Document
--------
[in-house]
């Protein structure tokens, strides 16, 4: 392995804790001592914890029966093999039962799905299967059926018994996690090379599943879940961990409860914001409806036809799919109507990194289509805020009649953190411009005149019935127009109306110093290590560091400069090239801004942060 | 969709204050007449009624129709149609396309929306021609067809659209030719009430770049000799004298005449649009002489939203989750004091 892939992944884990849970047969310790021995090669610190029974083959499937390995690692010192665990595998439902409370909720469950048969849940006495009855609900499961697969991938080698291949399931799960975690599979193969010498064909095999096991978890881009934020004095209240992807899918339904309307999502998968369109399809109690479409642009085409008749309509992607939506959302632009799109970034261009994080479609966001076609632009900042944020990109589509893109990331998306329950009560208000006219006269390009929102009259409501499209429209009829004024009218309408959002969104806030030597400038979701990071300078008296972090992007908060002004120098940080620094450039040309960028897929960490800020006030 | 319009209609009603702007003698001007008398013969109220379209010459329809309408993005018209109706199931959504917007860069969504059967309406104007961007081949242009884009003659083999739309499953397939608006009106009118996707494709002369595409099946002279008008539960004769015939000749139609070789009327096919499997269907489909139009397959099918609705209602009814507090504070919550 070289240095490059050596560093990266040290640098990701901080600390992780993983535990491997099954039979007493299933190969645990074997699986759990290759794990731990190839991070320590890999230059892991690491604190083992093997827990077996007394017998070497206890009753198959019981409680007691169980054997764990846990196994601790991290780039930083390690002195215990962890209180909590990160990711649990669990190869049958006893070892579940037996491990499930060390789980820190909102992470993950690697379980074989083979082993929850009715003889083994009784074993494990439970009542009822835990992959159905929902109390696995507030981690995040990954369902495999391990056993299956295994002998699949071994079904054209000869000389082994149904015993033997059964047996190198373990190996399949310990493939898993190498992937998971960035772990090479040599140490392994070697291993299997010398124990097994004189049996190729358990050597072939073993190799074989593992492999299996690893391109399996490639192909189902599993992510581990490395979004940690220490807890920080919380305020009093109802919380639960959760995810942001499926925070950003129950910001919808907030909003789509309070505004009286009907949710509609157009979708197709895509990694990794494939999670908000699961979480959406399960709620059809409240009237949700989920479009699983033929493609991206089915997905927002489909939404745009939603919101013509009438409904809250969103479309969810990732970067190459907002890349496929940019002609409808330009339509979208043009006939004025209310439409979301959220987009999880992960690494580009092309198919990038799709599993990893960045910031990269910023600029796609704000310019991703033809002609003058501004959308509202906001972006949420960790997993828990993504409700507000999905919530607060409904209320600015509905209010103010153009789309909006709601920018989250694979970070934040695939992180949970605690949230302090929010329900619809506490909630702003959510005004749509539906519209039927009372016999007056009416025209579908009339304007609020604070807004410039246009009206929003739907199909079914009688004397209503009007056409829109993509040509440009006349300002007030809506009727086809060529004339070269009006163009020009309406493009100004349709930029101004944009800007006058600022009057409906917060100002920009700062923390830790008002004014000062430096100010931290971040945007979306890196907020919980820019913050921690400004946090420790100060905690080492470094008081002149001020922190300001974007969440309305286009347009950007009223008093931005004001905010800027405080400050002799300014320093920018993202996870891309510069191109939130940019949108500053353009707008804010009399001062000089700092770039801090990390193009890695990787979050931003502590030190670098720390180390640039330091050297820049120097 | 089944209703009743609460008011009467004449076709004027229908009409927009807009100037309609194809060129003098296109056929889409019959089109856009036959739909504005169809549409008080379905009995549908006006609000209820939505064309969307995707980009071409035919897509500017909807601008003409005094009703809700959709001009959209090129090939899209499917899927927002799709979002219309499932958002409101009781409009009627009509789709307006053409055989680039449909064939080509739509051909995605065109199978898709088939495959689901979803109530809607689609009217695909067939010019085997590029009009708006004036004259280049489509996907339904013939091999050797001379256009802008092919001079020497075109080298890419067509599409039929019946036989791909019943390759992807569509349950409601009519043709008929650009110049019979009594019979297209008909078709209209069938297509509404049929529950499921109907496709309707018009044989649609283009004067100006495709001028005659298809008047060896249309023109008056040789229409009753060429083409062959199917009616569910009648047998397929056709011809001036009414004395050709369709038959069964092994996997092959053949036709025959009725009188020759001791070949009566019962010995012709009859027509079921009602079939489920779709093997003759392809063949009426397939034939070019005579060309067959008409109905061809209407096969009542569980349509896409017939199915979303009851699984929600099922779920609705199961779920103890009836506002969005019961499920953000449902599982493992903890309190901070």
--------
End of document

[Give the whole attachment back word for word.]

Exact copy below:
[in-house]
């Protein structure tokens, strides 16, 4: 392995804790001592914890029966093999039962799905299967059926018994996690090379599943879940961990409860914001409806036809799919109507990194289509805020009649953190411009005149019935127009109306110093290590560091400069090239801004942060 | 969709204050007449009624129709149609396309929306021609067809659209030719009430770049000799004298005449649009002489939203989750004091 892939992944884990849970047969310790021995090669610190029974083959499937390995690692010192665990595998439902409370909720469950048969849940006495009855609900499961697969991938080698291949399931799960975690599979193969010498064909095999096991978890881009934020004095209240992807899918339904309307999502998968369109399809109690479409642009085409008749309509992607939506959302632009799109970034261009994080479609966001076609632009900042944020990109589509893109990331998306329950009560208000006219006269390009929102009259409501499209429209009829004024009218309408959002969104806030030597400038979701990071300078008296972090992007908060002004120098940080620094450039040309960028897929960490800020006030 | 319009209609009603702007003698001007008398013969109220379209010459329809309408993005018209109706199931959504917007860069969504059967309406104007961007081949242009884009003659083999739309499953397939608006009106009118996707494709002369595409099946002279008008539960004769015939000749139609070789009327096919499997269907489909139009397959099918609705209602009814507090504070919550 070289240095490059050596560093990266040290640098990701901080600390992780993983535990491997099954039979007493299933190969645990074997699986759990290759794990731990190839991070320590890999230059892991690491604190083992093997827990077996007394017998070497206890009753198959019981409680007691169980054997764990846990196994601790991290780039930083390690002195215990962890209180909590990160990711649990669990190869049958006893070892579940037996491990499930060390789980820190909102992470993950690697379980074989083979082993929850009715003889083994009784074993494990439970009542009822835990992959159905929902109390696995507030981690995040990954369902495999391990056993299956295994002998699949071994079904054209000869000389082994149904015993033997059964047996190198373990190996399949310990493939898993190498992937998971960035772990090479040599140490392994070697291993299997010398124990097994004189049996190729358990050597072939073993190799074989593992492999299996690893391109399996490639192909189902599993992510581990490395979004940690220490807890920080919380305020009093109802919380639960959760995810942001499926925070950003129950910001919808907030909003789509309070505004009286009907949710509609157009979708197709895509990694990794494939999670908000699961979480959406399960709620059809409240009237949700989920479009699983033929493609991206089915997905927002489909939404745009939603919101013509009438409904809250969103479309969810990732970067190459907002890349496929940019002609409808330009339509979208043009006939004025209310439409979301959220987009999880992960690494580009092309198919990038799709599993990893960045910031990269910023600029796609704000310019991703033809002609003058501004959308509202906001972006949420960790997993828990993504409700507000999905919530607060409904209320600015509905209010103010153009789309909006709601920018989250694979970070934040695939992180949970605690949230302090929010329900619809506490909630702003959510005004749509539906519209039927009372016999007056009416025209579908009339304007609020604070807004410039246009009206929003739907199909079914009688004397209503009007056409829109993509040509440009006349300002007030809506009727086809060529004339070269009006163009020009309406493009100004349709930029101004944009800007006058600022009057409906917060100002920009700062923390830790008002004014000062430096100010931290971040945007979306890196907020919980820019913050921690400004946090420790100060905690080492470094008081002149001020922190300001974007969440309305286009347009950007009223008093931005004001905010800027405080400050002799300014320093920018993202996870891309510069191109939130940019949108500053353009707008804010009399001062000089700092770039801090990390193009890695990787979050931003502590030190670098720390180390640039330091050297820049120097 | 089944209703009743609460008011009467004449076709004027229908009409927009807009100037309609194809060129003098296109056929889409019959089109856009036959739909504005169809549409008080379905009995549908006006609000209820939505064309969307995707980009071409035919897509500017909807601008003409005094009703809700959709001009959209090129090939899209499917899927927002799709979002219309499932958002409101009781409009009627009509789709307006053409055989680039449909064939080509739509051909995605065109199978898709088939495959689901979803109530809607689609009217695909067939010019085997590029009009708006004036004259280049489509996907339904013939091999050797001379256009802008092919001079020497075109080298890419067509599409039929019946036989791909019943390759992807569509349950409601009519043709008929650009110049019979009594019979297209008909078709209209069938297509509404049929529950499921109907496709309707018009044989649609283009004067100006495709001028005659298809008047060896249309023109008056040789229409009753060429083409062959199917009616569910009648047998397929056709011809001036009414004395050709369709038959069964092994996997092959053949036709025959009725009188020759001791070949009566019962010995012709009859027509079921009602079939489920779709093997003759392809063949009426397939034939070019005579060309067959008409109905061809209407096969009542569980349509896409017939199915979303009851699984929600099922779920609705199961779920103890009836506002969005019961499920953000449902599982493992903890309190901070």